We only have to look at the way we communicate, shop, travel, work and entertain ourselves to understand how technology has drastically changed every aspect of life and business in the last 10 years.
But disruptive technology also increases the stakes for countries, which cannot afford to be left behind.
Now again, there is huge potential for digital impact in Africa. But to achieve that, the five foundations of a digital economy need to be in place - digital infrastructure, literacy and skills, financial services, platforms, and digital entrepreneurship and innovation.
During the Spring Meetings in April, the World Bank Group launched the Digital Economy for Africa (DE4A) initiative, which brought together African finance and ICT ministers, central bank governors, global tech and telecom giants, as well as local and regional internet platforms, think tanks and thought leaders, digital entrepreneurs and development partners. The event underlined the role of the digital economy as a new driver of growth, discussed how to build its foundations, and looked at the risks of being left behind.
DE4A is now working with a group of countries on a Digital Economy Country Assessment (DECA), which will form the basis for digital economy country strategies. One of the goals of DE4A is to increase connectivity across the region and connect the rural and urban poor to digital financial and government services, markets and information. This will build the base for vibrant digital entrepreneurship and raise the level of digital literacy and skills.
Many countries have already started on the path toward a digital economy.
Twenty-one of the 25 least-connected countries in the world are in Africa and only 22 percent of the population has access to the internet. The region would benefit from focusing on putting in place innovative business models for connectivity, leveraging alternative infrastructure under a “dig once” principle and improving the policy and regulatory environment to boost private sector investment.
Besides connecting people to the digital world, making it easy for people to prove who they are through digital IDs is critical. However,Digital ID programs could allow people to access essential governmental services, much like Rwanda is already doing.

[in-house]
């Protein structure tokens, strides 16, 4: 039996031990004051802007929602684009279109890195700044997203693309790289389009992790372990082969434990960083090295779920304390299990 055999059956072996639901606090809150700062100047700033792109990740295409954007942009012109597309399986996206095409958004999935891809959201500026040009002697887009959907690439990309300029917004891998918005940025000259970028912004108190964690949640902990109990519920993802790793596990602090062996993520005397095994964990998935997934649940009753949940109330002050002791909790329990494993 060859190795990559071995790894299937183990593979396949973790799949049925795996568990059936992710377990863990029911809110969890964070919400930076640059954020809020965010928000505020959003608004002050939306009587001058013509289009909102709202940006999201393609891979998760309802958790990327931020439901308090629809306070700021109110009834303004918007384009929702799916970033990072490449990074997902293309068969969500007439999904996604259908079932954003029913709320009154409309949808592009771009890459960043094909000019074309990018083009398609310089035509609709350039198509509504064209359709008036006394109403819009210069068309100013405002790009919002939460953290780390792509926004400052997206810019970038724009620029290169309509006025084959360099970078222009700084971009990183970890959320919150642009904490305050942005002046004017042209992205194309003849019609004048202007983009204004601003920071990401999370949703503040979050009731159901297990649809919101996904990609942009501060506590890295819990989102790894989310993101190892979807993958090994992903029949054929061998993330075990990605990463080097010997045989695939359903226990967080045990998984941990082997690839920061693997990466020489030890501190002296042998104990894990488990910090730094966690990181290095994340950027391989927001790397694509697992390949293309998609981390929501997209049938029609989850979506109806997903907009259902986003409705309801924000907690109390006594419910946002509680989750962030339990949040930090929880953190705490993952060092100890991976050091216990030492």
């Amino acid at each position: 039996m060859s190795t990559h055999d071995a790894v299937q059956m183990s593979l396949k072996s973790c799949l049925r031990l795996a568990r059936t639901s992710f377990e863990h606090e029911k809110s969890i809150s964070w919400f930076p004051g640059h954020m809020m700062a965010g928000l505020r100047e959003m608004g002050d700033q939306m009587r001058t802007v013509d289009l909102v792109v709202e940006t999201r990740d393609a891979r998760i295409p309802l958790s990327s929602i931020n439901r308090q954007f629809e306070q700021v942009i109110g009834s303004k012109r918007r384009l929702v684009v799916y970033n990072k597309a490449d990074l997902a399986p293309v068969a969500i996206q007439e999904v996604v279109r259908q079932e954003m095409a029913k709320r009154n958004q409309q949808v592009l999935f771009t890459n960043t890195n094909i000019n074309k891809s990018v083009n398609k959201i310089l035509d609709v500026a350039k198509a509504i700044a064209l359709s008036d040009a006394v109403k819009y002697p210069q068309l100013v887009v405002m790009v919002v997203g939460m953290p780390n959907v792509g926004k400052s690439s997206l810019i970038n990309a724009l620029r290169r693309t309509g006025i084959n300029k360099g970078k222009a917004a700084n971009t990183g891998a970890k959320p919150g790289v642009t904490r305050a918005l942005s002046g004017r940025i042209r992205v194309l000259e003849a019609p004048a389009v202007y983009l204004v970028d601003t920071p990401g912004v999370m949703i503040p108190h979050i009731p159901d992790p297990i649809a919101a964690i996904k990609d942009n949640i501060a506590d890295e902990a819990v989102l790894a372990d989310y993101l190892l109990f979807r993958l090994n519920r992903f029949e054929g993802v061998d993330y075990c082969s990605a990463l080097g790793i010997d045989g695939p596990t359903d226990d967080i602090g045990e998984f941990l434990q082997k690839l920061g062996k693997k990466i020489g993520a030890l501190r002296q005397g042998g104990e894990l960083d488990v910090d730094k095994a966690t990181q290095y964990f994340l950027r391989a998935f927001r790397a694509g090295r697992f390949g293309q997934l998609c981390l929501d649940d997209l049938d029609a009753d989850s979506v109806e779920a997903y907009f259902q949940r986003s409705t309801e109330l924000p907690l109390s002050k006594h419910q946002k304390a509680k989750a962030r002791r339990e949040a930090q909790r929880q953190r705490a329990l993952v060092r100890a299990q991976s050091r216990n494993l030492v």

Global Findex data. shows a tremendous increase in financial access. The challenge, however, is to expand this access. Fifty-seven percent of adults still don’t have a transaction account, and only one in five adults has a mobile money account. To improve financial access, countries are starting to look into harmonizing regional frameworks for payment systems, cross-border data flows, data privacy, cyber security and consumer protection. These are also critical to creating economies of scale and driving regional integration, both of which are necessary for sub-Saharan Africa to become competitive in the global digital economy.The good news is that sub-Saharan Africa has the highest level of mobile money use in the world. For instance, when the government of Côte d’Ivoire issued multiple mobile network operator licenses, the market opened and the new
Establishing the platform for mobile payments and transactions opens the door to the “platform economy” of e-commerce and online markets and the “shared economy,” which have become drivers of growth in digital economies. For the platform and shared economies to take off, the region needs vibrant entrepreneurial ecosystems to help local firms turn their creativity and energy into value-creating online businesses. Total Early-stage Entrepreneurial Index, but elements of the entrepreneurial ecosystem – mentoring, seed funding, office facilities – are lacking in most countries. While Africa has many examples of excellence, we need to build more tech-enabled businesses that create jobs and open new markets., according to
Better digital literacy and skills are another must. At the most basic level, people need digital literacy to interact with the digital world. Most workers need digital skills to use technology in daily work. And digital entrepreneurs need specialized coding and programming skills to build online businesses. Big tech companies and specialized education companies such as Andela are already building these skills in key African markets.
We are committed to helping Africa build its Digital Economy, and look forward to working with governments and the private sector to make it happen.